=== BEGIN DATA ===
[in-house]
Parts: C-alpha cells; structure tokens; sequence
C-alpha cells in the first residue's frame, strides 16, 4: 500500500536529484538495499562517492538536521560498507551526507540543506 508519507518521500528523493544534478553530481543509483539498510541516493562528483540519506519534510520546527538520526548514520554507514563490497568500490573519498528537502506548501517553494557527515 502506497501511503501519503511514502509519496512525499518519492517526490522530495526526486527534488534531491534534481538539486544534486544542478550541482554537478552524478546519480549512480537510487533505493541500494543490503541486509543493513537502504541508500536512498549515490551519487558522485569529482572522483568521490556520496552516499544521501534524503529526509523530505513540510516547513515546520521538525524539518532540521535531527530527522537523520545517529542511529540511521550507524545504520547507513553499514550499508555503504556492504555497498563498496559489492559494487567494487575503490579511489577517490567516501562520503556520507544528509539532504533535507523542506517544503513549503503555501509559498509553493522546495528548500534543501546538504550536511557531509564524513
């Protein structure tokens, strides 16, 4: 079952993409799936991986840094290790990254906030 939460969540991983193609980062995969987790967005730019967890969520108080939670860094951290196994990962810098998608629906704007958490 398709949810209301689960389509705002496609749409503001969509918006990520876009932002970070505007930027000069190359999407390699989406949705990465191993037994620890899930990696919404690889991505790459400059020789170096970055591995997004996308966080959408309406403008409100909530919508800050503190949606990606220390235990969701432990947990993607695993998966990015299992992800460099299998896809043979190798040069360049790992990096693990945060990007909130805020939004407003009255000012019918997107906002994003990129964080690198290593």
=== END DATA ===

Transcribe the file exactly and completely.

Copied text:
[in-house]
Parts: C-alpha cells; structure tokens; sequence
C-alpha cells in the first residue's frame, strides 16, 4: 500500500536529484538495499562517492538536521560498507551526507540543506 508519507518521500528523493544534478553530481543509483539498510541516493562528483540519506519534510520546527538520526548514520554507514563490497568500490573519498528537502506548501517553494557527515 502506497501511503501519503511514502509519496512525499518519492517526490522530495526526486527534488534531491534534481538539486544534486544542478550541482554537478552524478546519480549512480537510487533505493541500494543490503541486509543493513537502504541508500536512498549515490551519487558522485569529482572522483568521490556520496552516499544521501534524503529526509523530505513540510516547513515546520521538525524539518532540521535531527530527522537523520545517529542511529540511521550507524545504520547507513553499514550499508555503504556492504555497498563498496559489492559494487567494487575503490579511489577517490567516501562520503556520507544528509539532504533535507523542506517544503513549503503555501509559498509553493522546495528548500534543501546538504550536511557531509564524513
């Protein structure tokens, strides 16, 4: 079952993409799936991986840094290790990254906030 939460969540991983193609980062995969987790967005730019967890969520108080939670860094951290196994990962810098998608629906704007958490 398709949810209301689960389509705002496609749409503001969509918006990520876009932002970070505007930027000069190359999407390699989406949705990465191993037994620890899930990696919404690889991505790459400059020789170096970055591995997004996308966080959408309406403008409100909530919508800050503190949606990606220390235990969701432990947990993607695993998966990015299992992800460099299998896809043979190798040069360049790992990096693990945060990007909130805020939004407003009255000012019918997107906002994003990129964080690198290593």